When an elderly woman and her dog were killed by a drunk driver in Sleepy Hollow on Butterfield road, the neighbors were outraged, but they soon turned their grief into action.  Messages urging safe driving behavior appeared on road signs and were posted on Next Door. 

This grassroots reaction turned into an organized effort to promote safe driving along this busy corridor in San Anselmo.   Supervisor Katie Rice’s aide, Nancy Vernon, had already been meeting regularly with residents of Sleepy Hollow, discussing infrastructure improvements when the incident happened.  Teaming up with Safe Routes to Schools, San Domenico School, the Town of San Anselmo, and the residents, a new safety campaign emerged called Eyes Up.  Many more partners joined and a local graphic artist volunteered to create the logo.  

For six weeks leading up to International Walk to School Day, iterations of the slogan are being shared throughout the community through social media, emails, and lawn signs. A survey is being conducted. Of the initial 375 responses, 80% know about the campaign and 68% said they would turn off their cell phones while driving.    If all drivers, bicyclists and pedestrians would simply pay more attention and be courteous to other road users, we would have a very different experience on the road.  Eyes Up!.

Chris Blunk

Novato Public Works Champion

Vineyard Road improvements

Novato Public Works Director, Chris Blunk, is a bit of a miracle worker.   When he joined Novato as Assistant Public Works Director in 2017, he got an earful about Vineyard Road at his first Safe Routes to Schools Task Force meeting.   This winding road, bound  by Pleasant Valley Elementary School on the west end and Sinaloa Middle School to the east,  was plagued by discontinuous sidewalks and no safe bike lane.   The neighbors wanted to preserve their rural character, and parents and bicyclists wanted safe passage.  It was at an impasse that continued for more than a decade.  Before Chris arrived, the street  was slated to be repaved without any improvements.

Chris  immediately started looking at how to resolve the issue.  His office held a workshop to give neighbors a chance to voice their concerns.. “I like this process, because it allows people to listen to each other,” he said.   Through that meeting and a walk audit with Safe Routes to Schools, Chris created a compromise; they would close the sidewalk gap  on just one  side of the street rather than both sides.   Bike lanes would be added where they could be accommodated without fundamentally changing the rural character of the neighborhood.   He used the new SB1 gas tax funds from the state to add to the repaving already funded, and created a project that was considerate of all parties.  Additionally, , the walk audit gave his staff new information to justify a crosswalk connecting Dominic Drive to Vineyard Road. 

With the sidewalks completed, more students and neighbors feel safer to travel Vineyard Road.  Now you can walk your dog and feel comfortable sending your kid off to bike to school,” Chris noted.

Chris is a firm believer in public participation.  “I believe in providing more opportunities for our residents to get involved to have their voices heard by staff and city representatives.   We can deliver a better quality product if we know what the neighbors want.” 


Leveling Up: Riding to Middle School 


With a new school year beginning, the next generation of middle schoolers are  finding their freedom on two wheels.

Now is the perfect time to practice the route to school with your kids, preparing them to start riding on their own. Thanks to decades of improvements, many routes to school are separated from car thoroughfares. Look for green bike route arrows on the pavement to find quieter routes that are designed for shared bike and car use.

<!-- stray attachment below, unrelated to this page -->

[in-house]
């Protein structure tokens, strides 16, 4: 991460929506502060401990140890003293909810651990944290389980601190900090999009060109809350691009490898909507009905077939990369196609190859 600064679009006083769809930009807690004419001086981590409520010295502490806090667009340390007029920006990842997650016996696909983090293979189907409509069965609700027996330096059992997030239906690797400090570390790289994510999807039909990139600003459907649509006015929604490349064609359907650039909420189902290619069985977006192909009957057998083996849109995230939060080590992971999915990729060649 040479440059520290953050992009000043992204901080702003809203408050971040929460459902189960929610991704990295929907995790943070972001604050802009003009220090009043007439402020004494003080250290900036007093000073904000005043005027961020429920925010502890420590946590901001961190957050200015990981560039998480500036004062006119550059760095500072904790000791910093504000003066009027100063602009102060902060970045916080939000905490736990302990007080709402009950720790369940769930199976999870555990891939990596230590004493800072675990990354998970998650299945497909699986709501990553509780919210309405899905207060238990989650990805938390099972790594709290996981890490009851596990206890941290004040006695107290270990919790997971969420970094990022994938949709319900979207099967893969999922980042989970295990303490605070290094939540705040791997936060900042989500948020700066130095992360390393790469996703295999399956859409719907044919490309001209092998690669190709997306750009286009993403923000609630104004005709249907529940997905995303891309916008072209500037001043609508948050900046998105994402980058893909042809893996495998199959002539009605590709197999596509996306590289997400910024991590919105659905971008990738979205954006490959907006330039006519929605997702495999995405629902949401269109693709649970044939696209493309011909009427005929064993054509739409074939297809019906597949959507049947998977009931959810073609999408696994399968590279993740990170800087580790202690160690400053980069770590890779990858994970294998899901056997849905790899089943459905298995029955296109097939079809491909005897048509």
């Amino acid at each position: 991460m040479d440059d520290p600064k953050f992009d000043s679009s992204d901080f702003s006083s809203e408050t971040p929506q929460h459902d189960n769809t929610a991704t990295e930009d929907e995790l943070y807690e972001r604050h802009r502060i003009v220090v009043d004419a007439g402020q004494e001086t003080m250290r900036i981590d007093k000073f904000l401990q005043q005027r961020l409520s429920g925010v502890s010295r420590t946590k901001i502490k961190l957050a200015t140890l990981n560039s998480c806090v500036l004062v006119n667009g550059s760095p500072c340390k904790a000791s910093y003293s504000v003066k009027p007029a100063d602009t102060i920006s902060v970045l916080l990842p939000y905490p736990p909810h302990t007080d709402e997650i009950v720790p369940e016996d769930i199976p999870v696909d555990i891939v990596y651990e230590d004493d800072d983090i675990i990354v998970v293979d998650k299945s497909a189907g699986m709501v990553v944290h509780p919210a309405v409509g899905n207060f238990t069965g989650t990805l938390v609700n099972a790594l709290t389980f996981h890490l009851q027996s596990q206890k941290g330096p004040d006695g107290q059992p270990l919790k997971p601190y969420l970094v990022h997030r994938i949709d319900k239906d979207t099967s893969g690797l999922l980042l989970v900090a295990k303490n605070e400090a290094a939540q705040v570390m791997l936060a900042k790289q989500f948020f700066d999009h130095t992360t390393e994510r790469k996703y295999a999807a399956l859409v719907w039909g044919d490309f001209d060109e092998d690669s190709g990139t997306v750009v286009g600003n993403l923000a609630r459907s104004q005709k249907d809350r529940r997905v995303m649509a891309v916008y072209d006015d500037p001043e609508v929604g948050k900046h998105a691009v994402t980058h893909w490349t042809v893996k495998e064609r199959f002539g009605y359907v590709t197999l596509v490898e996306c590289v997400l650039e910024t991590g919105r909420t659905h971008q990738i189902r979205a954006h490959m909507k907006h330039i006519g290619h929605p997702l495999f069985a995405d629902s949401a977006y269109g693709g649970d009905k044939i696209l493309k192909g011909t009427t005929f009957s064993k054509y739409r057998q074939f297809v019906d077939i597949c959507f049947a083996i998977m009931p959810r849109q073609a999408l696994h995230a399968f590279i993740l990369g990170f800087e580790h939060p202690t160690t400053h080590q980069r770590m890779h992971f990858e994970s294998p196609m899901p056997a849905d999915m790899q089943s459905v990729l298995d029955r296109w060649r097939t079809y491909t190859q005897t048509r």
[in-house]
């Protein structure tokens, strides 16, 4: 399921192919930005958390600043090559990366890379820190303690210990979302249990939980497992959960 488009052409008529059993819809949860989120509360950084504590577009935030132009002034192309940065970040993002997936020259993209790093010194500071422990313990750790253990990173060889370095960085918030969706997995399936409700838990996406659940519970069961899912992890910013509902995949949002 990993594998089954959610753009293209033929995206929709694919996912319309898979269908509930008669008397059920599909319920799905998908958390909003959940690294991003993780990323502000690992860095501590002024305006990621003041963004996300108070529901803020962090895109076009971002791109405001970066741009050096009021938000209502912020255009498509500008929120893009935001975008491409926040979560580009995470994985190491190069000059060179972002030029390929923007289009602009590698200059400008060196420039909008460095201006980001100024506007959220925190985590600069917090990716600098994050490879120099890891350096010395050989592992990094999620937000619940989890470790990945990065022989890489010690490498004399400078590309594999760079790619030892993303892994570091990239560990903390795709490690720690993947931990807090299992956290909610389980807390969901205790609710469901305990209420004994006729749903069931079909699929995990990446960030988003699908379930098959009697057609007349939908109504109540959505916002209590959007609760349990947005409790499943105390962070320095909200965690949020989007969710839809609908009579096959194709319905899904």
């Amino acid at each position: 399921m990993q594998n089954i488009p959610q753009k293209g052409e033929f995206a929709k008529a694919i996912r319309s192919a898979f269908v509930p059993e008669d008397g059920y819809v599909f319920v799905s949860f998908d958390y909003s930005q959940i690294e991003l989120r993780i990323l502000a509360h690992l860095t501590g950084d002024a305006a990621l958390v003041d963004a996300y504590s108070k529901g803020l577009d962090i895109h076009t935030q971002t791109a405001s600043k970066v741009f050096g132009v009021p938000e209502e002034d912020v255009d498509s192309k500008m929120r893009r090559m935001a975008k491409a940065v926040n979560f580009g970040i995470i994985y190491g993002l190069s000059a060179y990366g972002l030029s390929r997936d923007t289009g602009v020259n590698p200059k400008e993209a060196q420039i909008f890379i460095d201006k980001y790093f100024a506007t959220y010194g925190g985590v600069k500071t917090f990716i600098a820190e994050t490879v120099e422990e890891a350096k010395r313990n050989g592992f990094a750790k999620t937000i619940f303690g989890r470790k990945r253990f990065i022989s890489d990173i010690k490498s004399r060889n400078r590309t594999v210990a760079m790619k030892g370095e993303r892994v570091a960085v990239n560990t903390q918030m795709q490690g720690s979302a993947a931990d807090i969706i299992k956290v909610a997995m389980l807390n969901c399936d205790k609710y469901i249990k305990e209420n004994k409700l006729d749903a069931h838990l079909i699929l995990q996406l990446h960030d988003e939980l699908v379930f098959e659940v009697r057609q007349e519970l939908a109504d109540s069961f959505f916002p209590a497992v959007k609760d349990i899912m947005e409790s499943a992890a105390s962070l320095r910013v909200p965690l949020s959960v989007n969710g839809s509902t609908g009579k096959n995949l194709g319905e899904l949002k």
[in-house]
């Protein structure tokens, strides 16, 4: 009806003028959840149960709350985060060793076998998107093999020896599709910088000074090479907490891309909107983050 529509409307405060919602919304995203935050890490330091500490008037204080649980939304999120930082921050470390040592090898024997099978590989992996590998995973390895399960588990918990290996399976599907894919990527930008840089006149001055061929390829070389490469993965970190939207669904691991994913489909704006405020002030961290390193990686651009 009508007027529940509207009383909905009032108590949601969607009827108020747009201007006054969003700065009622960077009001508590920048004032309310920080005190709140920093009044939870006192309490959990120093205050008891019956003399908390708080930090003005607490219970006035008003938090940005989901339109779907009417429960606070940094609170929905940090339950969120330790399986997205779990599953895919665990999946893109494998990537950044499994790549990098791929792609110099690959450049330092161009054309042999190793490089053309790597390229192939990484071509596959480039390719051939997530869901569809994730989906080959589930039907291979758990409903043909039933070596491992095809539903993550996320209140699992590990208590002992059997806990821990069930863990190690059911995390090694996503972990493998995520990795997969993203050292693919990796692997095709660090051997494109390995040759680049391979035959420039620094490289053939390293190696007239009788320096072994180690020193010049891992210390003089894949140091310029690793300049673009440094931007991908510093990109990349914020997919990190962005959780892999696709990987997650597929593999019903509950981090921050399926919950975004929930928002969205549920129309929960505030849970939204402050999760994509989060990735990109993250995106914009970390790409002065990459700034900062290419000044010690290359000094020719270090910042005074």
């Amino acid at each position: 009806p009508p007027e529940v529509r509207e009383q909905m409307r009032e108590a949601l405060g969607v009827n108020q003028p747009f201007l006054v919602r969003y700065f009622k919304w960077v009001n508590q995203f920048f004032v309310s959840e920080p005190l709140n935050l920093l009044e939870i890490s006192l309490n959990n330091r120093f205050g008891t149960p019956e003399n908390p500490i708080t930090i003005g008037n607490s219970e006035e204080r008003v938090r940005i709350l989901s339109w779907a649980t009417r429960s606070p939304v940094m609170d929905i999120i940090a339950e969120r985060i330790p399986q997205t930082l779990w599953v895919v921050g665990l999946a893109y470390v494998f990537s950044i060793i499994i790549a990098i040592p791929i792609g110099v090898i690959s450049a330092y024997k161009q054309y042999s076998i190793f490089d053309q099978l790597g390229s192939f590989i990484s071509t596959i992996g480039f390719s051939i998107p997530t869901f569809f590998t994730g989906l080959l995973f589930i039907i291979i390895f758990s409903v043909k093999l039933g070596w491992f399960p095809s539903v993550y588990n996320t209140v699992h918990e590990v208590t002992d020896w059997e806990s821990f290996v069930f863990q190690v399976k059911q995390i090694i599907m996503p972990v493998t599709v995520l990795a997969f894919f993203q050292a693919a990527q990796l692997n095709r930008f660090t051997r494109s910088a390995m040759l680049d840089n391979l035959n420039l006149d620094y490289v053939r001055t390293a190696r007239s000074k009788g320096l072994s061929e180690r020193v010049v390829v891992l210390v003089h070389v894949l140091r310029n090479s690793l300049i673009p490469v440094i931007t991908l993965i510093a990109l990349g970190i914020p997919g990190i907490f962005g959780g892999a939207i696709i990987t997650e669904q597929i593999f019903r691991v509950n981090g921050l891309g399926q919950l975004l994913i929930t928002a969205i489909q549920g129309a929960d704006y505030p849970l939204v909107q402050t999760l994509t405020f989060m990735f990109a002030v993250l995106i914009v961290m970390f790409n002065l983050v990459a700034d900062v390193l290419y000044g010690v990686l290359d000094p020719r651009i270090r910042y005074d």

By riding together, students can be safer, build friendships, and gain inspiration to ride more often.

Make sure your child knows to respect other road and trail users, to follow all traffic laws including stop signs and turn signals, to always ride in the same direction as traffic, and to wear a helmet. Being a safe and courteous cyclist can be a mark of pride, and develops a sense of professionalism that carries on throughout their education.

Riding obviously improves health, but what about overall happiness? Countless studies have clearly indicated that kids (and adults) are happier after they get exercise -- and that’s no different when they ride home from school! Students often say they have happier interactions with parents and friends with a burst of afternoon exercise, helping them transition from a day of sitting in classes.   

This year, Safe Routes will continue to provide impactful on-campus instruction to middle schoolers around the county, encouraging safe, healthy and fun trips to and from school.

Senate Transportation Bill Takes Big Strides for Biking and Walking

This summer the Senate Environment and Public Works Committee unveiled its transportation reauthorization legislation, in advance of Committee consideration tomorrow. The bill is bipartisan and being released by the four Committee leaders – Senators Barrasso (R-WY), Carper (D-DE), Capito (R-WV), and Cardin (D-MD). As you may recall from prior blogs, the current transportation law expires a little more than a year from now in September 2020. The federal gas tax is no longer sufficient to pay for transportation, which makes it more challenging to get through the legislative process—so starting early is important.

The Senate bill, America’s Transportation Infrastructure Act of 2019 (ATIA), authorizes $287 billion over five years for a range of surface transportation programs. In general, the legislation maintains the existing core transportation programs and adds a number of new initiatives. The Safe Routes Partnership, working together with the League of American Bicyclists, has been pushing for two key asks in the transportation bill:

  • More funding and easier implementation of the Transportation Alternatives Program, which is the major federal funding source for Safe Routes to School, biking and walking projects.
  • Getting more safety money to bicycle and pedestrian safety to try and bring down the rising fatality rates for people walking and biking—which are now 18 percent of all traffic deaths.